For example, if you’re conducting a video interview with an influencer to share with your YouTube subscribers, use the audio to create a new podcast for your listeners. Then, take the transcript and turn it into a blog post. You can format it like you would any post, or use the transcript word-for-word in a Q&A format. After that, if possible, try to turn that blog post into an infographic.

Once you get over thinking you need to create something original for each of your buyer personas, you actually will have enough time to please everybody.

5. Solicit guest blog posts

Right now your best writers are working on some lead magnets for a client, and there’s no time in their schedule to create content for the agency blog next week. So how do you keep a consistent flow of content?

Simple: work some guest bloggers into your content calendar. A short blog post titled “Calling guest bloggers” and a few emails to some industry contacts is likely to boost the chances you’ll get someone interested in publishing content on your blog.

Google’s Matt Cutts may have pronounced guest blogging for SEO dead a few years ago, but when done right, it remains a powerful way to build business relationships and earn the attention of prospects.

Today, many marketers still jump at the opportunity to expand their reach to another audience. To take some pressure off your in-house writers, explain why that audience should be yours.

6. Engage with prospects and customers on social media

Wouldn’t it be great if you had the time to personally write your business contacts a friendly handwritten letter, or drop them a line to catch up?

While we recommend doing this at least once in awhile (see number 1 in this article), it’s not a realistic regular routine. Instead, do your best to keep in touch with them via social media. An infographic from MarketingProfs shows just how powerful a practice this can be.

It points out that 85% of people feel more connected to a business when it’s following them, and that from 2012 to 2017, CEOs using social media for customer communication has jumped from 16% to 57%. Think there’s a reason for that?

Absolutely. With 68% of people saying they post on social media to define their identity, and 78% claiming they use it to nourish relationships, a simple like, follow, share, or comment can go a long way.

This graphic shows digital marketing agencies that social sharing is critical to client engagement, from the CEO and all agency employees.

7. Use time blocking

Once you’ve started engaging with prospects and customers on social media, it’s easy to get distracted. Nobody’s immune to the draw of a cat video.

But those ten extra minutes of daily cuteness add up. Before you know it, by the end of the week you’ve wasted nearly an hour watching furry felines try to fit themselves into tiny boxes. That’s time you could’ve spent identifying influencers to solicit guest blog posts from, or engaging with the people who pay your bills.

To prevent that from happening by staying on-schedule, real estate investor Brandon Turner recommends you try the “time blocking” technique:

No doubt you've heard this concept before, yet so few people actually take the time to do it. They think, "I'm going to work for two hours a day on X," but then things come up. The phone rings. The baby cries. The boss walks in. Soon, that "me time" turns into "we time" and the can is kicked down the road for another day. That project that's going to revolutionize your life is, once again, put on the back burner, replaced by tasks that, in the grand scheme of things, don't truly matter. Time blocking is more than simply hoping and wishing for the availability to work on a project. Hoping and wishing are not going to cut it in a busy world – you must schedule it!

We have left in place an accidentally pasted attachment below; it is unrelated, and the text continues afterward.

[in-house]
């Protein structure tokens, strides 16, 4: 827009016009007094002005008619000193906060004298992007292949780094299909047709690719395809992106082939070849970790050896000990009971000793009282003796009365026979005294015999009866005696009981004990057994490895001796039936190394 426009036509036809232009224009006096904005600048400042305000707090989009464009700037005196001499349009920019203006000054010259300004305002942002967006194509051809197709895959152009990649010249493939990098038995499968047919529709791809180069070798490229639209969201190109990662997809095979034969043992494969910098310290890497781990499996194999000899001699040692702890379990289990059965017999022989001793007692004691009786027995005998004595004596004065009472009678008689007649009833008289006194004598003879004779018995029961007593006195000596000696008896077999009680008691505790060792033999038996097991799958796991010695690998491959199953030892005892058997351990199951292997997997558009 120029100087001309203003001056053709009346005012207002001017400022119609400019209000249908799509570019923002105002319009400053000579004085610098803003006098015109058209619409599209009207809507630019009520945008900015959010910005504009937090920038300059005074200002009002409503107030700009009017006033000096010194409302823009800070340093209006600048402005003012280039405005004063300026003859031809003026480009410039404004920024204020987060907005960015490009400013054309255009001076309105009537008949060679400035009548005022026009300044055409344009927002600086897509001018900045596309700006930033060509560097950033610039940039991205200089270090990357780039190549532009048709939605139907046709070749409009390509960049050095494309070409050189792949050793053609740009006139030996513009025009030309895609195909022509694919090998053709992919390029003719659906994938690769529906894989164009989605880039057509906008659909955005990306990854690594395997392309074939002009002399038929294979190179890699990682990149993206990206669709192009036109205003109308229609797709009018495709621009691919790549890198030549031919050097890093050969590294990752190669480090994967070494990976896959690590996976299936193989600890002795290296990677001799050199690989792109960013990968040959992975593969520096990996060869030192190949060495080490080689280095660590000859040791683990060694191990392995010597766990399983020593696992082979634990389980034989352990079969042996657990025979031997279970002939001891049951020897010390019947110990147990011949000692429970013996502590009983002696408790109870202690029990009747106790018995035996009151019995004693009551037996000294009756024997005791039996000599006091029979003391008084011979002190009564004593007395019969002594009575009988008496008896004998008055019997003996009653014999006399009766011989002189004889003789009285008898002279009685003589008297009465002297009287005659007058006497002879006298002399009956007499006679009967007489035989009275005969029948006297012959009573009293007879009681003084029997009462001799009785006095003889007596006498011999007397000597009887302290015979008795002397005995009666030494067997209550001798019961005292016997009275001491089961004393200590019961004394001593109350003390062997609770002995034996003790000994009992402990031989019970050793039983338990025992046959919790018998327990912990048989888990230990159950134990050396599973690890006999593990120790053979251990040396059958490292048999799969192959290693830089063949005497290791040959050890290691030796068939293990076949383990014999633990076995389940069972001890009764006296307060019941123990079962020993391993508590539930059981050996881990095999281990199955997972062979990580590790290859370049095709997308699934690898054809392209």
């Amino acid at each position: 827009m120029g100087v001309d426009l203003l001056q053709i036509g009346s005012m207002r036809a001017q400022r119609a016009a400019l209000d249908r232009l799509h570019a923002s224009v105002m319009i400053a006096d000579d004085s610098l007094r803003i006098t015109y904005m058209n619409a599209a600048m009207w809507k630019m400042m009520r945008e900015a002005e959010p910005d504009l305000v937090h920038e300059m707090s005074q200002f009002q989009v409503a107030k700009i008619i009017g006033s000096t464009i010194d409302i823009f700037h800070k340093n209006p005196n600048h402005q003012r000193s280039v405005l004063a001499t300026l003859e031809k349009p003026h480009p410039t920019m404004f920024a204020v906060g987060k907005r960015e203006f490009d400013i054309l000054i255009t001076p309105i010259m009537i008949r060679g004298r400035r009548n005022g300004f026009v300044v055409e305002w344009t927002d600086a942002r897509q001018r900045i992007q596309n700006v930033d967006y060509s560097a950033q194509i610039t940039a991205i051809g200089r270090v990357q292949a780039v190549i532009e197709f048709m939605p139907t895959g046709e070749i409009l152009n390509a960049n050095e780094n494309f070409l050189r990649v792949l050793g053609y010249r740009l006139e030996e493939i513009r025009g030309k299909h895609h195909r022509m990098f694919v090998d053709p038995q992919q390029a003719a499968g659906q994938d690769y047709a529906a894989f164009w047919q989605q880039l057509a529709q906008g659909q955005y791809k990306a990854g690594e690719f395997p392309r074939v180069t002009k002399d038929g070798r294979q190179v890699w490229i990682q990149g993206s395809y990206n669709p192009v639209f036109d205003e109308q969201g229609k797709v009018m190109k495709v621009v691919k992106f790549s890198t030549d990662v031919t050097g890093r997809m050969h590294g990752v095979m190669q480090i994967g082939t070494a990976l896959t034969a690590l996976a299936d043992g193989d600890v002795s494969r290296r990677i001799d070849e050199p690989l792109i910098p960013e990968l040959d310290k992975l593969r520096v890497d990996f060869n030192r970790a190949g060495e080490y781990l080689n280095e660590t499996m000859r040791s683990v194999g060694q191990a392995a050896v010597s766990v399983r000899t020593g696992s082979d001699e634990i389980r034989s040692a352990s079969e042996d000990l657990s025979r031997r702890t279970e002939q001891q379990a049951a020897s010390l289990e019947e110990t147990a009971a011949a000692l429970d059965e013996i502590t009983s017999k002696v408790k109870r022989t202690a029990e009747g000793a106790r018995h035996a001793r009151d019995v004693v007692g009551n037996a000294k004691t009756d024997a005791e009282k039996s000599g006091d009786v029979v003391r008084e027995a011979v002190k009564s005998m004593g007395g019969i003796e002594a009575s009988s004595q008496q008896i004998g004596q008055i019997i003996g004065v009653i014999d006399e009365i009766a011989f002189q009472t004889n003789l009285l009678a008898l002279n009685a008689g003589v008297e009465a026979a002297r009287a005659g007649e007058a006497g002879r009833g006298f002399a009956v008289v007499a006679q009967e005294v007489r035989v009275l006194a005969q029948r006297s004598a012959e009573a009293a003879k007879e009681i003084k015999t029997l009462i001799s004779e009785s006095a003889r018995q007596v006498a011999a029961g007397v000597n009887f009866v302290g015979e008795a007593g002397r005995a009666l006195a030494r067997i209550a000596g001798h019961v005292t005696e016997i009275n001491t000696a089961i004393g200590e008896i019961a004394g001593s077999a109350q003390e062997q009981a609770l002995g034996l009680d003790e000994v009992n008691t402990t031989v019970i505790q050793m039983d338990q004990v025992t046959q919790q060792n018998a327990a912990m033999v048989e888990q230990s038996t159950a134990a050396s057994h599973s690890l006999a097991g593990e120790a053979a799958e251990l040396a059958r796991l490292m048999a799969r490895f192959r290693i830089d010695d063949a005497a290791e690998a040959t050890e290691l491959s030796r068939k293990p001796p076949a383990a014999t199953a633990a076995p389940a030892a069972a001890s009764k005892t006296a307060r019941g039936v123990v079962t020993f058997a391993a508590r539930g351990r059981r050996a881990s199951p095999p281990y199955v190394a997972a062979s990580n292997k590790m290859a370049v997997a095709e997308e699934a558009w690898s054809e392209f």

Instead of checking your email 36 times an hour and switching tasks every 3 minutes, block out some time to focus on just one job for a limited amount of time per day.

This graphic shows digital marketing agencies three scary statistics about social media engagement and that time blocking should be used to dedicate time for social media activities.

Sure, it might be easier said than done, but the idea is the more you practice it, the better you’ll get, and the more productive you’ll be. If you need some help, try one of these online tools that have been created to help avoid distraction.

8. Turn your employees into promoters

Finding brand advocates can be a challenge and a total time-suck. If you’ve been having a difficult time building a following that regularly engages with your business and shares your content, consider asking your employees to pick up the slack.

Research shows that 50% of employees already post to social media about their employers, so a small request to like, share, and comment won’t be much of an imposition. Additionally, it has the power to get your content in front of eyeballs that matter.

Since people tend to trust their social connections more than official marketing campaigns, strategist Travis Wright says this technique can bring 5 times more traffic and 25% more leads.

9. Just ask for more exposure

If you’re engaging with influencers, publishing guest posts, and turning your employees into promoters, but you’re still not getting the attention your business needs to grow, try asking for more.

That’s right — it’s that simple. A report from the Agency Management Institute on business referrals states that 80% of your clients are happy to recommend you to others if you just ask them to.

Considering a report from HubSpot indicates that 90% of most marketing agencies’ new business leads are generated through referrals, a quick “Hey, do you know of anyone looking for copywriting work?” has the potential to bring a big return without nearly any investment at all.

This picture shows marketers that 90% of digital marketing agencies rely on referrals to generate the best new leads.

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Ted Vrountas

by Ted Vrountas

Ted Vrountas is a Content Writer specializing in psychology and persuasive copywriting. His expertise spans digital advertising, landing pages, and humanizing marketing industry jargon.